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Serbia secures new gas contract with Russia

Serbian President Aleksandar Vucic said on Sunday he had agreed a new three-year gas contract with Moscow during phone talks with his Russian counterpart Vladimir Putin.

Apart from the gas contract, the two presidents also discussed the prospects of expanding gas storage facilities in Serbia, Vucic revealed. The price of gas will be tied to the price of oil, he explained, though he did not give any further detail, adding that these still have to be ironed out with Russian state-owned gas giant Gazprom. - услуги фрилансеров от 500 руб.

“I cannot speak about the price now, all details will be agreed with Gazprom,” Vucic told reporters.

Later in the day, however, the Serbian president provided his estimates on the cost of the gas. “The price for gas will be 100% according to the oil formula, which means from 310 to 408 dollars per thousand cubic meters of gas, that is the price for 2.2 billion cubic meters of gas, convincingly the best price in Europe,” Vucic stated.

Moscow confirmed that gas supply was discussed during talks between Putin and Vucic, but did not provide any concrete details.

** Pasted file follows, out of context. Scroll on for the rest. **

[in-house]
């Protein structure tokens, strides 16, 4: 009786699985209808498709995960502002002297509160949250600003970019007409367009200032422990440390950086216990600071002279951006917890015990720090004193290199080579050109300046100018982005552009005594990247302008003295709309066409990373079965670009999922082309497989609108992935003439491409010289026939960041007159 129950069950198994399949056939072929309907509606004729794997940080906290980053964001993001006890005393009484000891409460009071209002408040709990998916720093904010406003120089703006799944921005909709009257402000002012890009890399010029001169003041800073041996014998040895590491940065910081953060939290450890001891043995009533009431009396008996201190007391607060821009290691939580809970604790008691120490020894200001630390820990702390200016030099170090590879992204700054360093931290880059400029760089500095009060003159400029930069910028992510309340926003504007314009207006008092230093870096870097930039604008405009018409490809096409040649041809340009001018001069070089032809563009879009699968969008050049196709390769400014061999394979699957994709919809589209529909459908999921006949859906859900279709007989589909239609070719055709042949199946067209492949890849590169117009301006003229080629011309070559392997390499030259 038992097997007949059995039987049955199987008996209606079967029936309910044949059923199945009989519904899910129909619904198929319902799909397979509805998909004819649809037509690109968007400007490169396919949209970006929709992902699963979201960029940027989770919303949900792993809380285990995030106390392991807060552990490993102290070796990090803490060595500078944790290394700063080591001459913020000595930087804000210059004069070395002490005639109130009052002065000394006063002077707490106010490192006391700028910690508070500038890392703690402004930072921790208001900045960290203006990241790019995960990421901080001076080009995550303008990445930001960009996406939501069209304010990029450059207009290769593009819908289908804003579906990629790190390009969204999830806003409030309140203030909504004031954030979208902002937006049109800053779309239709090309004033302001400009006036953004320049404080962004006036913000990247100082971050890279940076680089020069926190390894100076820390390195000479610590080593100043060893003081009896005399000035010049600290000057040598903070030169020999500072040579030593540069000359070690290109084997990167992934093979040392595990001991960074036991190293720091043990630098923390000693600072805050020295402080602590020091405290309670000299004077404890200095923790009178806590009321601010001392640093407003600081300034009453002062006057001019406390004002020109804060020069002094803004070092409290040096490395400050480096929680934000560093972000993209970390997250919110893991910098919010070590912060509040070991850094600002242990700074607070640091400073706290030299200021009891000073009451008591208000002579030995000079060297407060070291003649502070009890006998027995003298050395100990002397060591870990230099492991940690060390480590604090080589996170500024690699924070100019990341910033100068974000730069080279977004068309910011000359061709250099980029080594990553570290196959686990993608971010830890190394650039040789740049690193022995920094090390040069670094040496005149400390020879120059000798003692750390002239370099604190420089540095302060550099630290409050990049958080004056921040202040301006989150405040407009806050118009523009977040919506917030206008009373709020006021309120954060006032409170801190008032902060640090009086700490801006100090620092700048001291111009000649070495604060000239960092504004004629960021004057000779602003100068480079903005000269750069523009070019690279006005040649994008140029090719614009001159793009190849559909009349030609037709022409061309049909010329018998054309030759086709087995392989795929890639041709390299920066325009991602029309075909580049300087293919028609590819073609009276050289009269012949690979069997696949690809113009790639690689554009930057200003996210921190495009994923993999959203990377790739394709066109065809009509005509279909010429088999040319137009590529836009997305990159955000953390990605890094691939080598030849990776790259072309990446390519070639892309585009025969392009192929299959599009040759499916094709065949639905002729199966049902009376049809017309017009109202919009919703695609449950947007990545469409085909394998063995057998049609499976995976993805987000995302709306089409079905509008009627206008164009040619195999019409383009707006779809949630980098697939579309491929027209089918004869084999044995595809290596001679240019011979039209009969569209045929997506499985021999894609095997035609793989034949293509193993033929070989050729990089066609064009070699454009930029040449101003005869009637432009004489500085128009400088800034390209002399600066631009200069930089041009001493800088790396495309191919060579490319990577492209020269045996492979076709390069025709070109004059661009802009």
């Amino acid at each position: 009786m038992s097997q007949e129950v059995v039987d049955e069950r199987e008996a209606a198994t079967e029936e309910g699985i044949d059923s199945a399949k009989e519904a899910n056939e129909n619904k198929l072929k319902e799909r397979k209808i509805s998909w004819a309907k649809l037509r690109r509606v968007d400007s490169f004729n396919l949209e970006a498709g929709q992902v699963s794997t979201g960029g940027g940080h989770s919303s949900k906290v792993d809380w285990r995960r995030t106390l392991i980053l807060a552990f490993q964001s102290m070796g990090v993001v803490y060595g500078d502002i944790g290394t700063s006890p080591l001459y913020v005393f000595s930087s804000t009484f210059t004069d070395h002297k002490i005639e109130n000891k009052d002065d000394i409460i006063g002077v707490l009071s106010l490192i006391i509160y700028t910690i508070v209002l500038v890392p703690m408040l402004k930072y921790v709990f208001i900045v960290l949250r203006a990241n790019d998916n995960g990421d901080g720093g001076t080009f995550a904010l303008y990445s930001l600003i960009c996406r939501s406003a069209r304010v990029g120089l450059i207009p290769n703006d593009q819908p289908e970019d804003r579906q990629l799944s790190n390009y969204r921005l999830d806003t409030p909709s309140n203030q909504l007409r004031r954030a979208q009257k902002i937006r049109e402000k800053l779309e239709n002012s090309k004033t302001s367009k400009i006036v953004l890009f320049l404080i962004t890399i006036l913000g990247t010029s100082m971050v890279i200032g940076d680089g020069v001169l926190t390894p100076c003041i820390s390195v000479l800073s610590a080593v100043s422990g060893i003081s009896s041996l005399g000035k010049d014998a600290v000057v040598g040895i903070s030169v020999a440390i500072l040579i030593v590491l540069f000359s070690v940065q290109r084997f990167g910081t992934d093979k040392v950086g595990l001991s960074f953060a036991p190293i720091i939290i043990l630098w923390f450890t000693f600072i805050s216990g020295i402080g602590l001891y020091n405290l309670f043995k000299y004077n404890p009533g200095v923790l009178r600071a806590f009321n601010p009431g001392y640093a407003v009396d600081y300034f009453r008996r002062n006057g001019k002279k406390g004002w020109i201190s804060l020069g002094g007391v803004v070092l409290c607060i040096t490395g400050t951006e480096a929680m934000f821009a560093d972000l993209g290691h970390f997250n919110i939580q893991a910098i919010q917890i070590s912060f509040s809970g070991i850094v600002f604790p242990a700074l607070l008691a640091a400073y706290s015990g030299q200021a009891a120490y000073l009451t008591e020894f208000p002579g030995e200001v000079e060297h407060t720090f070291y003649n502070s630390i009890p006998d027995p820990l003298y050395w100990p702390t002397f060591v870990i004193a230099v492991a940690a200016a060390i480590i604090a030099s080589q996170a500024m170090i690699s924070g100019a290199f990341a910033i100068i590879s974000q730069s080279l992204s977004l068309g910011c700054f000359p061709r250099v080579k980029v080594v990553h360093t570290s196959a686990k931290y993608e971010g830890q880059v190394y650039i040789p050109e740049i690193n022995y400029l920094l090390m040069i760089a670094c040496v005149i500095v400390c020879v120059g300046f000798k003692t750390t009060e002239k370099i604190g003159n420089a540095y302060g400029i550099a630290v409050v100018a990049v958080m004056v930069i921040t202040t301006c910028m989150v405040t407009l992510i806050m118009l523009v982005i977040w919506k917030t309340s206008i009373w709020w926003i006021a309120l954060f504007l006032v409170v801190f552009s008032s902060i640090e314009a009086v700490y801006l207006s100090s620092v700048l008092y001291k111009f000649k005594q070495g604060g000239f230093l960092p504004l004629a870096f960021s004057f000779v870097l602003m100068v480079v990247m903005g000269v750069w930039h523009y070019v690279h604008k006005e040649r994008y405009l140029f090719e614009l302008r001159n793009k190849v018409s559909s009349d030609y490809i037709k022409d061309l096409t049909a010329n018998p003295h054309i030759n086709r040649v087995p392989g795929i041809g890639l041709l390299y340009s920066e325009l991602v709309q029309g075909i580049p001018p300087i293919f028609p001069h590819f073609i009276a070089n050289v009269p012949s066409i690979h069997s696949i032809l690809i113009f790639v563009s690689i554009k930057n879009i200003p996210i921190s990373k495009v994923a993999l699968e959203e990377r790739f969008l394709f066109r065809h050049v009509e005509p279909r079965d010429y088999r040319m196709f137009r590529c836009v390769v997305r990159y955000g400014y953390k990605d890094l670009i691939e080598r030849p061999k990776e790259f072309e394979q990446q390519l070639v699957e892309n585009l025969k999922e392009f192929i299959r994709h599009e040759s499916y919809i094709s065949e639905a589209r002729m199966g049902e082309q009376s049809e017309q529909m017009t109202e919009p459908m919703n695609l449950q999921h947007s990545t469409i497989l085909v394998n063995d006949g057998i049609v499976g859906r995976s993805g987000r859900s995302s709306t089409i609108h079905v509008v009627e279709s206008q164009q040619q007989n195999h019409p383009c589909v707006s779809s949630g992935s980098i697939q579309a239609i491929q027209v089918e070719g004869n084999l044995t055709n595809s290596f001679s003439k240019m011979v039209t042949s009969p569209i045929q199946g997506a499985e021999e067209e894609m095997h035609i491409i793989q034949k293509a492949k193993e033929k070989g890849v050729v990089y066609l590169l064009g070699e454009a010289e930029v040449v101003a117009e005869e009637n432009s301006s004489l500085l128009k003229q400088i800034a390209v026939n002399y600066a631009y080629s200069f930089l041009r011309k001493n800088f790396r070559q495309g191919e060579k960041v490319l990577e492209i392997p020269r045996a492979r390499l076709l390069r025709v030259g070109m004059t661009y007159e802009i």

“The two leaders had an in-depth discussion on the bilateral agenda including steps to expand mutually beneficial trade and economic cooperation, while reaching agreement, in particular, on Russia’s continued provision of uninterrupted supplies of natural gas to Serbia,” the Kremlin press service said in a statement.

Belgrade’s current 10-year gas supply contract with Gazprom expires on May 31.

Serbia has enjoyed strong political and economic ties with Russia for years already, yet the relationship between the two nations has been put to the test amid the ongoing conflict between Moscow and Kiev that broke out in late February. Despite facing mounting pressure from the EU, Belgrade has refused to join anti-Russian sanctions and maintains ties with Moscow.

This stance was reiterated by Vucic at the World Economic Forum in Davos earlier this week, when the Serbian president confirmed Belgrade would first and foremost continue to pursue its “own interests.”

“Who knows what kind of threats we may face, but as you see, it’s been 90 days and Serbia is standing by its policy, the only country in all of Europe. A small country with people small in numbers but very proud is following its own policy – not pro-Russian, not pro-Western, but its own,” he said.

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